Bapu was born of a culturally elite and affluent business family, in Tamil Nadu, India.
She married and moved to Chennai in her late twenties.
After her marriage, and the birth of two children, she “went mad”, according to her family members. She heard voices, saw visions, wrote religious verses in Tamil and Sanskrit, and experienced herself to be in deep connection with god. She was deeply spiritual, beginning with ritual and religious prayer, and later, moving to a personal god. She was labeled with "schizophrenia" by the early scientists of the 1960s. She was "caught" by the police many times and forcibly brought back to a hostile family environment. She was subjected to many invasive treatments and psychiatric abuse, including repeated lock up, solitary confinement, insulin coma, several dozens of shock treatment, repeated and forced institution.
She broke many stereotypes of being a Brahman woman giving up all signs of a householder and living the life of an ascetic. She left home many times, wandering away to religious places and to some favourite god spaces, including Guruvayur and Chottranikara.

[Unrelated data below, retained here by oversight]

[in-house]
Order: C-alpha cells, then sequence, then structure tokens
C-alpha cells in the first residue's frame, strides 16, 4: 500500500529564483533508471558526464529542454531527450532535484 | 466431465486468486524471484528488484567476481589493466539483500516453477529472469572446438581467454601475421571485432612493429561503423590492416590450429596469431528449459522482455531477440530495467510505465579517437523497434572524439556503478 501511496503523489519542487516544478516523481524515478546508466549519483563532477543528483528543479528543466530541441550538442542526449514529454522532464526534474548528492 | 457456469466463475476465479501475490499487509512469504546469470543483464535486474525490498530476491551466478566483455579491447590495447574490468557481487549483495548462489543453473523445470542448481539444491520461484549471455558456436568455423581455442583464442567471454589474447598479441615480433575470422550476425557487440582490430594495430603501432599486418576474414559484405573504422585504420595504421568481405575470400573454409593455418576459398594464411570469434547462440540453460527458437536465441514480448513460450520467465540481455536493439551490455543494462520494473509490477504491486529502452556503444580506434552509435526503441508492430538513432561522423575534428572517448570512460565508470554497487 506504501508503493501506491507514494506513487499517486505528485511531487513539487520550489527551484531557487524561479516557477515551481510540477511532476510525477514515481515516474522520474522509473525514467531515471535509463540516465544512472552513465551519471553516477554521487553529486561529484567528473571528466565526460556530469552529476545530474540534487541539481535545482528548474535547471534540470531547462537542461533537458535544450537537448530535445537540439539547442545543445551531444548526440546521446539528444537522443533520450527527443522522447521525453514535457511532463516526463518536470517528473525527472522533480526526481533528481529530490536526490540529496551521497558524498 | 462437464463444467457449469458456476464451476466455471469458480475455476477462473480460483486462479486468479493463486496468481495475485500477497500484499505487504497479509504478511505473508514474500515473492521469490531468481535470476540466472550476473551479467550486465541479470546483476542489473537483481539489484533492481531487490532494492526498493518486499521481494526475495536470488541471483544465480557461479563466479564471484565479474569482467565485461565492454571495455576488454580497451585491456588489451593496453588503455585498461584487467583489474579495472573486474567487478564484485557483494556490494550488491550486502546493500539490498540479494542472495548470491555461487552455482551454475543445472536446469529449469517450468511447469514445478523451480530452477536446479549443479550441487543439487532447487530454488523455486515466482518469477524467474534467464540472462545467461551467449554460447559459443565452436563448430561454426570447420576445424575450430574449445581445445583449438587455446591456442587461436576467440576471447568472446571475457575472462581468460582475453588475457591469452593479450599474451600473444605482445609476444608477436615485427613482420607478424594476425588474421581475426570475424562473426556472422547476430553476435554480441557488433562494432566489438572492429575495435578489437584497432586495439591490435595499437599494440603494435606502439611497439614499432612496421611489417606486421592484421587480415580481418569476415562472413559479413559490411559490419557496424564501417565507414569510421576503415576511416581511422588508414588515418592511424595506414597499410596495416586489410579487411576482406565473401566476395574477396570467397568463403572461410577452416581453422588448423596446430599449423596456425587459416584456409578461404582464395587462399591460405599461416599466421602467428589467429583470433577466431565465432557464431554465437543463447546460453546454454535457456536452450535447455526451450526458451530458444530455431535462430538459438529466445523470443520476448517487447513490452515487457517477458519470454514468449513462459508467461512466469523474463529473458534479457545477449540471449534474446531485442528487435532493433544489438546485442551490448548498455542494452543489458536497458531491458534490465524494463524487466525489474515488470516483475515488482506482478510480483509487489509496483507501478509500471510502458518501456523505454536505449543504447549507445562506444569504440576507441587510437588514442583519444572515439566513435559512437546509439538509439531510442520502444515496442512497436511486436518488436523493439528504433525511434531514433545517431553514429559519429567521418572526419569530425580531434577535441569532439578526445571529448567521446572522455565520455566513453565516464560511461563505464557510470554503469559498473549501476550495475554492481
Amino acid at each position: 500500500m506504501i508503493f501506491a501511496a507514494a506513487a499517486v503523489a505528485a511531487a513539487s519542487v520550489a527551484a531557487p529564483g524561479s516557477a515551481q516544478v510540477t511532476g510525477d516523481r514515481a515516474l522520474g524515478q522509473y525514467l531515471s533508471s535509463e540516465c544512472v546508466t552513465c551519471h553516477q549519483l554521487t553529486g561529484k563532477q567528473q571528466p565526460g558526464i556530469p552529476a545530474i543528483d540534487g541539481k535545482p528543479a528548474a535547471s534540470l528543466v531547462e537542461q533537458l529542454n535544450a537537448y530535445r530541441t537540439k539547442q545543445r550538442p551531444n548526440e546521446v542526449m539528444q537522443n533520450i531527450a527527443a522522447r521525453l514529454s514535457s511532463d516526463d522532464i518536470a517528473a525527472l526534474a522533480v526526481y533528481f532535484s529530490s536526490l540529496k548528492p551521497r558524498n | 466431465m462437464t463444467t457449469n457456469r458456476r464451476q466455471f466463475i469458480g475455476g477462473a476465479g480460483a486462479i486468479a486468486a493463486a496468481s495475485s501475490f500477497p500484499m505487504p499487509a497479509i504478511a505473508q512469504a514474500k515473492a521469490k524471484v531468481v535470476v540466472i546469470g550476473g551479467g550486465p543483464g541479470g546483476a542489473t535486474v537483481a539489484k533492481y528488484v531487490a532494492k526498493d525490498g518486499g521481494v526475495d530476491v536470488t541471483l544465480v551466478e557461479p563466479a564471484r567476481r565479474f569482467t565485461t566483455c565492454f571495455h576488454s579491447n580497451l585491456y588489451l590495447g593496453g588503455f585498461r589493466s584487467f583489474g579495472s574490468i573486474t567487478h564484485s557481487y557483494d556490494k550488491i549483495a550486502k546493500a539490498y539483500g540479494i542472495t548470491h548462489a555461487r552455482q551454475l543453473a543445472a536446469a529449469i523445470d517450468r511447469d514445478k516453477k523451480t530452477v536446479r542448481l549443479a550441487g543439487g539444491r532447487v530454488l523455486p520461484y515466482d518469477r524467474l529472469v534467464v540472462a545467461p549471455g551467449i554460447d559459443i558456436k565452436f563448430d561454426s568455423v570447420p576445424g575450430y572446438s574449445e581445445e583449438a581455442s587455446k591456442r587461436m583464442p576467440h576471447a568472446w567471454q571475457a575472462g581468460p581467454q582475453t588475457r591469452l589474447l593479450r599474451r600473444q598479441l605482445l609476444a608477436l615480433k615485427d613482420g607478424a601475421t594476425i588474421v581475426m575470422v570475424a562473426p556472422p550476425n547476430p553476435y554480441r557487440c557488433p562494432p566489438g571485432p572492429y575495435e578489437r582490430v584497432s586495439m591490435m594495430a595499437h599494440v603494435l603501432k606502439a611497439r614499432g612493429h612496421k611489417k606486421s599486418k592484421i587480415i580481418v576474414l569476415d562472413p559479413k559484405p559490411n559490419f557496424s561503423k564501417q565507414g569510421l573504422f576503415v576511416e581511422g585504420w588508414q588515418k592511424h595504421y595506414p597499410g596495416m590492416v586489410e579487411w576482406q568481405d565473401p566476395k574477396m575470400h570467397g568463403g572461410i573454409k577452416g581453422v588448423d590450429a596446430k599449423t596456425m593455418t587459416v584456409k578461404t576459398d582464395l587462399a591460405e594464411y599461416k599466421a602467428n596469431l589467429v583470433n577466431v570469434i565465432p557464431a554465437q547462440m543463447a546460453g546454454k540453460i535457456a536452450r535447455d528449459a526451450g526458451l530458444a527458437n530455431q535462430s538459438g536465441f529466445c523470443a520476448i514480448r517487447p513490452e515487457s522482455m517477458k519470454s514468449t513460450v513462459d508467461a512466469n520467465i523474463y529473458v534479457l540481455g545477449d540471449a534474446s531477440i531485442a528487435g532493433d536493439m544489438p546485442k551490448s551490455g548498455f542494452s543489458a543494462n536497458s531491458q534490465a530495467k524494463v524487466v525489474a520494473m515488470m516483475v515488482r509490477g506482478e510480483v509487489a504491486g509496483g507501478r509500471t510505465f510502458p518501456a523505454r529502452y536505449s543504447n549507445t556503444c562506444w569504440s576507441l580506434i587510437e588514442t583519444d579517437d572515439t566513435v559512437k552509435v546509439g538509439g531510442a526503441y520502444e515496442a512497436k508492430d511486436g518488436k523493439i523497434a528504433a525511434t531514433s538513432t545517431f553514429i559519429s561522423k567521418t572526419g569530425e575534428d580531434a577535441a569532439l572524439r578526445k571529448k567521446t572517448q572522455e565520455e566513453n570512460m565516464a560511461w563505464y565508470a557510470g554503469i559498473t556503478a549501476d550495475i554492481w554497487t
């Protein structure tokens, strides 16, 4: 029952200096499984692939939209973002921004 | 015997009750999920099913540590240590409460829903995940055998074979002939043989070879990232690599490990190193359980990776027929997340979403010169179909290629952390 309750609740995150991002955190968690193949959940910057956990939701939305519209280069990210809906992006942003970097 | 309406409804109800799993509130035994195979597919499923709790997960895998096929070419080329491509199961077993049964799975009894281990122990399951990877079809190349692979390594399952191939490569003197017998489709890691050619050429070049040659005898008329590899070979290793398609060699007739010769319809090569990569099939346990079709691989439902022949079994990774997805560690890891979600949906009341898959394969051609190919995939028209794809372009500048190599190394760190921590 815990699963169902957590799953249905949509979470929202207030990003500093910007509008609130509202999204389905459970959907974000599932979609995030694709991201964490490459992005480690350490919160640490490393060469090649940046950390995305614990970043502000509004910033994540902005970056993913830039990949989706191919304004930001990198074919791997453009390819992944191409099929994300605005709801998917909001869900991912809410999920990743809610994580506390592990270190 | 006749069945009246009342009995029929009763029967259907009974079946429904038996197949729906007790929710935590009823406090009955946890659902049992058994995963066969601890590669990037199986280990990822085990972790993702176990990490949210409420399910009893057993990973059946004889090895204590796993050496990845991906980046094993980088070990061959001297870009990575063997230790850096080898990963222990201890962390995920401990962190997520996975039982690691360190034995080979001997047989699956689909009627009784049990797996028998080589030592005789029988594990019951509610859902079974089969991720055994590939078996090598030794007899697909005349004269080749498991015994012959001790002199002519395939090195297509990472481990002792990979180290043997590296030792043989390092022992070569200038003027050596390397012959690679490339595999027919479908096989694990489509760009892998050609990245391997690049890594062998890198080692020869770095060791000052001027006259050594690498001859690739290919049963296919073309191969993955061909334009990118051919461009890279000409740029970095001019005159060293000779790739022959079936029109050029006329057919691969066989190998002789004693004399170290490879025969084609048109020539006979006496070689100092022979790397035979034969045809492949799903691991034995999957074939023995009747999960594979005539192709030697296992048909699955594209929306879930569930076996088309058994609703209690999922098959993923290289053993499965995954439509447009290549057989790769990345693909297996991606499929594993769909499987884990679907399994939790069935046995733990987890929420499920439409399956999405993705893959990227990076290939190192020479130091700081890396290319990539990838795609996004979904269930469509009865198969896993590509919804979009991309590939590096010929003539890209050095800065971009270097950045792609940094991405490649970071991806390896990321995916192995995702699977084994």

Eventually, she was deserted by her family, and struggled for daily survival, even though she came from a very wealthy background and had a huge property and a large family in Chennai. She lived many years of her adult life, wandering and possibly alone, in the healing temples of Kerala. She wrote poetry, sang bhajans, wore the dress of a monk and shaved her head. She drew and painted her visions, sometimes with great flourish and bursts of colour. Her bhakti poetry was published and read as a part of daily prayer by people in Tamil Nadu.
She suffered severe and debilitating side effects of psychiatric treatments, including severe tardive dyskinesia, Parkinson's and muscular dysfunction. Various traditional methods were also tried out on her, such as dhara, exorcism, etc.
She passed on in the autumn of the year 1996, struck by stroke and coma.
One of "Bapu's" two children, Bhargavi, founded the Bapu Trust in her memory and with her legacy.
Some saw "Bapu" as "mad" and "bad", others saw her as spiritual, creative, intuitive and gifted. The Bapu Trust for Research on Mind & Discourse, like "Bapu", journeys the grey areas between madness and creativity, insanity and spirituality.
Bapu Trust does not have any affiliations or connections to political parties of any sort.
We are not associated with any religious denomination, cult or tradition.